British Columbia
2 min

An accord imposed

One would think that healthcare accord
negotiations would be a difficult task, slated to take place over the course of
the remaining two years of the current accords, with discussions about
benchmarks, deliverables and ways in which to reform the system to meet changing
demands as acute-care funding models transition to prevention, chronic disease
and homecare for the aging population. It’s why Paul Martin appointed a former
provincial premier to the post of health minister, because he knew that said
minister (in this case, Ujjal Dosanjh) would need the working knowledge of what
the provincial concerns would be and how to work with the provinces to achieve
shared goals.

But this is the Harper Government™, and
that’s not the way things happen. At the finance ministers’ meeting in
Victoria, BC, yesterday, Jim Flaherty set aside a whole hour on the agenda to
talk healthcare funding – an item that wasn’t agreed to two weeks previous –
and he laid down the law, so to speak. The six percent per year funding
escalator will be continued for an additional year from the Conservatives previously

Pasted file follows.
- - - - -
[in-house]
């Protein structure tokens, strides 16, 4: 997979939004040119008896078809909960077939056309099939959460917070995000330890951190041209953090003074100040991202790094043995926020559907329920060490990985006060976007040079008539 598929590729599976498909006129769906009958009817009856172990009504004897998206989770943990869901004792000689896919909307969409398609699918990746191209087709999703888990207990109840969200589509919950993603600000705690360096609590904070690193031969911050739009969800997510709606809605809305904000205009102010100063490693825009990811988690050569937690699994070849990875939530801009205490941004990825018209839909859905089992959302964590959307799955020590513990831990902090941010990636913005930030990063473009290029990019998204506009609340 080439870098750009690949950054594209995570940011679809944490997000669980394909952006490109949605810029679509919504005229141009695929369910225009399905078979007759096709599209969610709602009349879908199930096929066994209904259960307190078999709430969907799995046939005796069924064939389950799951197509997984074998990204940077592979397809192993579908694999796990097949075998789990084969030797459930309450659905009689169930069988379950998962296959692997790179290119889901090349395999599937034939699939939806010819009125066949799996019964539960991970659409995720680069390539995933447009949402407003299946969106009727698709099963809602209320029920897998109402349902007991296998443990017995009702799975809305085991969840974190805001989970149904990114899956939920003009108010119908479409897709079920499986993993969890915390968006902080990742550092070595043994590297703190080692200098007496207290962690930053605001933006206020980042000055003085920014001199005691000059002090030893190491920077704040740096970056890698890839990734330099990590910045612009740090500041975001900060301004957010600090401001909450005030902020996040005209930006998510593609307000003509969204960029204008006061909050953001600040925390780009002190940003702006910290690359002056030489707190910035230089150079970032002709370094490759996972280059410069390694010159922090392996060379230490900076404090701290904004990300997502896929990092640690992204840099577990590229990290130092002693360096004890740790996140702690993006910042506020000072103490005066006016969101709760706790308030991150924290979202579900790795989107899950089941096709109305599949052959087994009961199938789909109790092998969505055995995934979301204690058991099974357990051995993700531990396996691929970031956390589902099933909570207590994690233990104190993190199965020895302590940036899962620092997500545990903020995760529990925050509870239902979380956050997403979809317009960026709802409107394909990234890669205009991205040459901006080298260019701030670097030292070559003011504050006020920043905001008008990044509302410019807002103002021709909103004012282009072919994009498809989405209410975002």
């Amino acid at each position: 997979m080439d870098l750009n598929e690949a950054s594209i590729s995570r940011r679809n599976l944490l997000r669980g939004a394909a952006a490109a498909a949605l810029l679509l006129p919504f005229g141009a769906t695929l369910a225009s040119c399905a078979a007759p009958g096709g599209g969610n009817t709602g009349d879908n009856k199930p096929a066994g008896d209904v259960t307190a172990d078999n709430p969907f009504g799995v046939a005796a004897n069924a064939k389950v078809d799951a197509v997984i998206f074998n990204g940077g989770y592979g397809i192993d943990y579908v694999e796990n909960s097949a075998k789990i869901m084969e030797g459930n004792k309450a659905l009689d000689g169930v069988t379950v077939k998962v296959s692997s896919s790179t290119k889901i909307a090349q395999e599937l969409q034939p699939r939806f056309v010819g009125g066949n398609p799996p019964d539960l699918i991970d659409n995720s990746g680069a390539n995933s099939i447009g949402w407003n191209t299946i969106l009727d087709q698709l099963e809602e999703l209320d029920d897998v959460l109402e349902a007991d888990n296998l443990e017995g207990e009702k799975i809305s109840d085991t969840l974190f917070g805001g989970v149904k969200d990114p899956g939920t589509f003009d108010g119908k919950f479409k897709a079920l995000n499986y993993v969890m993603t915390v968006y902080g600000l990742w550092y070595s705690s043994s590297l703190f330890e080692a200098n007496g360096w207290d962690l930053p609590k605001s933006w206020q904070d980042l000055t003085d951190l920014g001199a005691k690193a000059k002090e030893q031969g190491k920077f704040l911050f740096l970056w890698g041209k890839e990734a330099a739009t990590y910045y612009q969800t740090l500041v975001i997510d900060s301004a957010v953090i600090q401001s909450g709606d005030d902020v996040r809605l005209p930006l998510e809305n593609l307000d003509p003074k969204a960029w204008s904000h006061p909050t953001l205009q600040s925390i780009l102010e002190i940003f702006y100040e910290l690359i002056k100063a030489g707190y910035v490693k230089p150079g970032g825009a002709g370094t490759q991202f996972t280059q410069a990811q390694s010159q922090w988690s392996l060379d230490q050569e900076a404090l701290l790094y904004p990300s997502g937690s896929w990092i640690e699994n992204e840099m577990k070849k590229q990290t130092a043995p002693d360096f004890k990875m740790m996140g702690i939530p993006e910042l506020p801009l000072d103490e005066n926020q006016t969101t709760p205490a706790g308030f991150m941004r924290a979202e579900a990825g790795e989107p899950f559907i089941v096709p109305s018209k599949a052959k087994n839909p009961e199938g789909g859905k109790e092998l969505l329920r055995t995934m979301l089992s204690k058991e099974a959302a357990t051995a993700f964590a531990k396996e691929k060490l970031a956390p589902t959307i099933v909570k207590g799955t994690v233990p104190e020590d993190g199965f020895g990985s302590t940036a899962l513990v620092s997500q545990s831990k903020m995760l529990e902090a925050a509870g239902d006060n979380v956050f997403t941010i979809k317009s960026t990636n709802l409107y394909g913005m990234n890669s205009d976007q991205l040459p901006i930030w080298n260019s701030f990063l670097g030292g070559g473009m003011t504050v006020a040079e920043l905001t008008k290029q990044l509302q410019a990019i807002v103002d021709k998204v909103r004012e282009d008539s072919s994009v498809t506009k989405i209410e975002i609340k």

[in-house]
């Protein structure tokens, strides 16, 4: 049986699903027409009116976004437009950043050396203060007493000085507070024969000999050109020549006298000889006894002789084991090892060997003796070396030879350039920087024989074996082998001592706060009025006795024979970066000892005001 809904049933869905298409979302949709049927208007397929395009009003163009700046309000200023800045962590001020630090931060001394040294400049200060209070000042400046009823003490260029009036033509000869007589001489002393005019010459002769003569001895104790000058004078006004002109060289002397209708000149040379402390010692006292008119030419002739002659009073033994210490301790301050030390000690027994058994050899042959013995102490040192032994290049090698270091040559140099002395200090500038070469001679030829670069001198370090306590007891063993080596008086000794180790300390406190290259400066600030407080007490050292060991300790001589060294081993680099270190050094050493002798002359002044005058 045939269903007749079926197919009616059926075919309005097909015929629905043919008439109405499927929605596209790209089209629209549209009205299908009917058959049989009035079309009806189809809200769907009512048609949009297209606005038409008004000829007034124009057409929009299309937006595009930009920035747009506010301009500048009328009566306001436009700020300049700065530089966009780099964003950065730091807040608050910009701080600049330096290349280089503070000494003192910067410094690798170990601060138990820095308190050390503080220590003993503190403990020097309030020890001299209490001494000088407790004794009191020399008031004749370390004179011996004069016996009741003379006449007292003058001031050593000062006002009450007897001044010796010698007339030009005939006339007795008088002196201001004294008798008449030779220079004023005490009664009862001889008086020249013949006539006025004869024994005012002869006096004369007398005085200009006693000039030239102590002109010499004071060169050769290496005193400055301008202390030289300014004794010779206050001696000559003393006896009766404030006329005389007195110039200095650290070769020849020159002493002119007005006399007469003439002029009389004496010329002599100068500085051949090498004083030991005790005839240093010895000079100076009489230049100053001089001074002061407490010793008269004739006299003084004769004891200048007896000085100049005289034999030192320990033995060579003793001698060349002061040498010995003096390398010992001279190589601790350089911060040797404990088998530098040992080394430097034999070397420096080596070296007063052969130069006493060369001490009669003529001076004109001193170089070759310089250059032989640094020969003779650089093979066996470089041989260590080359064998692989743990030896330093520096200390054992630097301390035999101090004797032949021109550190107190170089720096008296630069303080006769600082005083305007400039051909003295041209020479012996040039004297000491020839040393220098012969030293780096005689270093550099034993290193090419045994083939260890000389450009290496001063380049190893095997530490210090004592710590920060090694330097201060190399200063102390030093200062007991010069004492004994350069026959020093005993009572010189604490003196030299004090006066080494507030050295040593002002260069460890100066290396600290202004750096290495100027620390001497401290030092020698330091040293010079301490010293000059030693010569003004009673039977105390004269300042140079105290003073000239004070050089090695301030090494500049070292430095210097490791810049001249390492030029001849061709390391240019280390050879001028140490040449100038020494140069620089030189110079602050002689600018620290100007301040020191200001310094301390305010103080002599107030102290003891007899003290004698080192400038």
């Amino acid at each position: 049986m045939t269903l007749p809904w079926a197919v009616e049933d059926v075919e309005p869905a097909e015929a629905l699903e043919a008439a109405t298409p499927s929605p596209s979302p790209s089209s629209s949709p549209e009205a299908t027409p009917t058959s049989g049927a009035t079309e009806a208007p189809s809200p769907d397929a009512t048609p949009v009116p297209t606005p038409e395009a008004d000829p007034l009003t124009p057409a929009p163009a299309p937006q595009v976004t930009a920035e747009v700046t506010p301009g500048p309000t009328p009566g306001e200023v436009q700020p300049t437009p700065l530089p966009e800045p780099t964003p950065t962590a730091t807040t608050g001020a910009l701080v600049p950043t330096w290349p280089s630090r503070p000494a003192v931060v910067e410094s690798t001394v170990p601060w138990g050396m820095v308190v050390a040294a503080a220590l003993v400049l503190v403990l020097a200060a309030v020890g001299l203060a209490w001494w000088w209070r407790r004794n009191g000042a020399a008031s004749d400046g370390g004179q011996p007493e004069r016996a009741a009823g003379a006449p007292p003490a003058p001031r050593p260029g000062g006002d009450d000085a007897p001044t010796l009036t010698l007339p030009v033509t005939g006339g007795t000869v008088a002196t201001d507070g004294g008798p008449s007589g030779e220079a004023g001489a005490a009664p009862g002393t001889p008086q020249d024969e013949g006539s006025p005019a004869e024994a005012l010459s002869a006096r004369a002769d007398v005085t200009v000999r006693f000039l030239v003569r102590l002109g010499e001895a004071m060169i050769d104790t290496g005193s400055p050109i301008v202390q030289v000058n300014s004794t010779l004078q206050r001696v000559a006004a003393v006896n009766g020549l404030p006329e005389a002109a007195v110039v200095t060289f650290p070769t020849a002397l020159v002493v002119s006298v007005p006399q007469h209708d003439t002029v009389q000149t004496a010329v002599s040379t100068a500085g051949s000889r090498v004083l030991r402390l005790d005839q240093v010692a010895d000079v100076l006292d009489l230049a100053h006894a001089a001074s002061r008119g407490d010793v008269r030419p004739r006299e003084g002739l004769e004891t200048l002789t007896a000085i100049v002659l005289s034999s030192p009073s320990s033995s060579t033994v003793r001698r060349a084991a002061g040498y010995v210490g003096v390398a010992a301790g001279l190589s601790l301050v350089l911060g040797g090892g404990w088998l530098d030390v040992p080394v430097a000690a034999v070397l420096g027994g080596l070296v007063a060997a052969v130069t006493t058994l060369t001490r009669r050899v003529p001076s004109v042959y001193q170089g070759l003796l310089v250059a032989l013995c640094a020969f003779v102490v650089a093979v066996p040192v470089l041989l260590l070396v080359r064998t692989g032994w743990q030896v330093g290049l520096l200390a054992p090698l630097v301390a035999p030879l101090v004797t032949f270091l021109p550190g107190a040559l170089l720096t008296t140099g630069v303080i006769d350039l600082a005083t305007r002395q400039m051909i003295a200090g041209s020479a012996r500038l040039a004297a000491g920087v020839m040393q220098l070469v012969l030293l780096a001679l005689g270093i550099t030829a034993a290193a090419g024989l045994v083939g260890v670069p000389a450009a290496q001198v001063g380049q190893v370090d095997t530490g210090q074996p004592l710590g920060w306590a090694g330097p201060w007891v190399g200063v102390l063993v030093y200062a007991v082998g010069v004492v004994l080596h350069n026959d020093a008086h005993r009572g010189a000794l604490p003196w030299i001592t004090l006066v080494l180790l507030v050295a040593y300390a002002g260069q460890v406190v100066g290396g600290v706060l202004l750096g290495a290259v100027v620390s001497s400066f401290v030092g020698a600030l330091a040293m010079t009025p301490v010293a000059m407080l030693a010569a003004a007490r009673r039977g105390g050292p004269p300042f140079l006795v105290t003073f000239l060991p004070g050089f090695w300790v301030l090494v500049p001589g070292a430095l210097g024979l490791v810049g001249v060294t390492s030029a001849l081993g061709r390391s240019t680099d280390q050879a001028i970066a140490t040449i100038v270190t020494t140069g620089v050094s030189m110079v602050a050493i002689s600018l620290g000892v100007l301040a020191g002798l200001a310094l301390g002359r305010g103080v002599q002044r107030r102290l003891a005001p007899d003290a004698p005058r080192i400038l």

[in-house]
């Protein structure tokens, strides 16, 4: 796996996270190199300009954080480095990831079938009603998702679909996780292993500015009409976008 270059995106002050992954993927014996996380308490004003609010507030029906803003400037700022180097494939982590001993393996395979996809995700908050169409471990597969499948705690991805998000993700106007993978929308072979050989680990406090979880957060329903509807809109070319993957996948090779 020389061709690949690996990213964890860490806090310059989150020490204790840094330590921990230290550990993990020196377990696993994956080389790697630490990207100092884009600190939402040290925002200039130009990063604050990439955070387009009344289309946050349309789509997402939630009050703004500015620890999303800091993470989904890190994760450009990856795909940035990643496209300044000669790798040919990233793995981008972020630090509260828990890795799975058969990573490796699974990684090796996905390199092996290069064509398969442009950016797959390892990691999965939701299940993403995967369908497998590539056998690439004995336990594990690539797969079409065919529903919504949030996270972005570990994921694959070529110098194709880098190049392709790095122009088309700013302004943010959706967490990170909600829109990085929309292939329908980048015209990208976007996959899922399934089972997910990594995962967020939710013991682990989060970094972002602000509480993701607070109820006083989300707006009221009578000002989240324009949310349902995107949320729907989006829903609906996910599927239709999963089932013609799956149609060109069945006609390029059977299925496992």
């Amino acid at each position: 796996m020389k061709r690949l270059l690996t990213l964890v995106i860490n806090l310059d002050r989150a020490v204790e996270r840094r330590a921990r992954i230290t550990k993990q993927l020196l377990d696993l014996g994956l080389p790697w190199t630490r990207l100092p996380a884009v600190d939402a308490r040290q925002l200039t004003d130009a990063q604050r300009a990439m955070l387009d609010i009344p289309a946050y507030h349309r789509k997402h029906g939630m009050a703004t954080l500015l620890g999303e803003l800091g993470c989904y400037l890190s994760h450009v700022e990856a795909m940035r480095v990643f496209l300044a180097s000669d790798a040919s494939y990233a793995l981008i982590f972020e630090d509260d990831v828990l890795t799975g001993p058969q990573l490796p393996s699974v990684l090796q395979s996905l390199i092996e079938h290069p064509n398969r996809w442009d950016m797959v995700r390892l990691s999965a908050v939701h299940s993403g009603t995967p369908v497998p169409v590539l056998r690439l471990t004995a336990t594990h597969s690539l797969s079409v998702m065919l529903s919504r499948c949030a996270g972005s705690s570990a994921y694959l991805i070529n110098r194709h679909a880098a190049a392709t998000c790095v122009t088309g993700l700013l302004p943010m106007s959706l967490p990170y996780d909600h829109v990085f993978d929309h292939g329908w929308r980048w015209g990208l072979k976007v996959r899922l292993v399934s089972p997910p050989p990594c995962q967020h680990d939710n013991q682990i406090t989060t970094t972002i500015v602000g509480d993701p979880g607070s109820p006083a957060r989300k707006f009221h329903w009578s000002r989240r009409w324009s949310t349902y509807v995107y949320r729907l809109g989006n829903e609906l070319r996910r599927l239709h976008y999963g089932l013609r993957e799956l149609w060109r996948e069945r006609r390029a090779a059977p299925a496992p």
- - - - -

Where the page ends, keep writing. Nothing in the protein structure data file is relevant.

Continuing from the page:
agreed-to promise – now the 2016/2017 budget year – at which point they would increase
at the nominal rate of GDP growth, going no less than four percent growth. And,
boy, are most of the provinces pissed about it – especially the way in which it
was dealt to them from on high.

It’s an interesting approach to federalism,
in an age where the intergovernmental affairs minister is pretty much a phantom
in the House of Commons, rising to speak even less than the minister of
national revenue. Paul Wells makes note of the pattern, in which the federal government
continues to spend in ways that follow Harper’s long-held ideological belief
that the federal government should not be encroaching on “legitimate provincial
jurisdiction.” It’s not a bad thesis, and something that We The Media should be
keeping our eyes on.

Meanwhile, Kady O’Malley calls shenanigans on Peter Van Loan’s attempt to claim that the government's amendments to the omnibus crime
bill are actually substantially different from those that Irwin Cotler proposed
(hint: they’re actually not), and she reminds the Conservatives of a previous
attempt to declare a piece of legislation as fait accompli when it was not.
That piece of legislation was the GST under Brian Mulroney’s Progressive
Conservatives, and they got smacked down pretty hard because of it, and yet the
Conservatives are trying to claim the long-gun registry is pretty much scrapped
at this point (though some of their language may get them off on a
technicality). Still, not a good precedent to be following.

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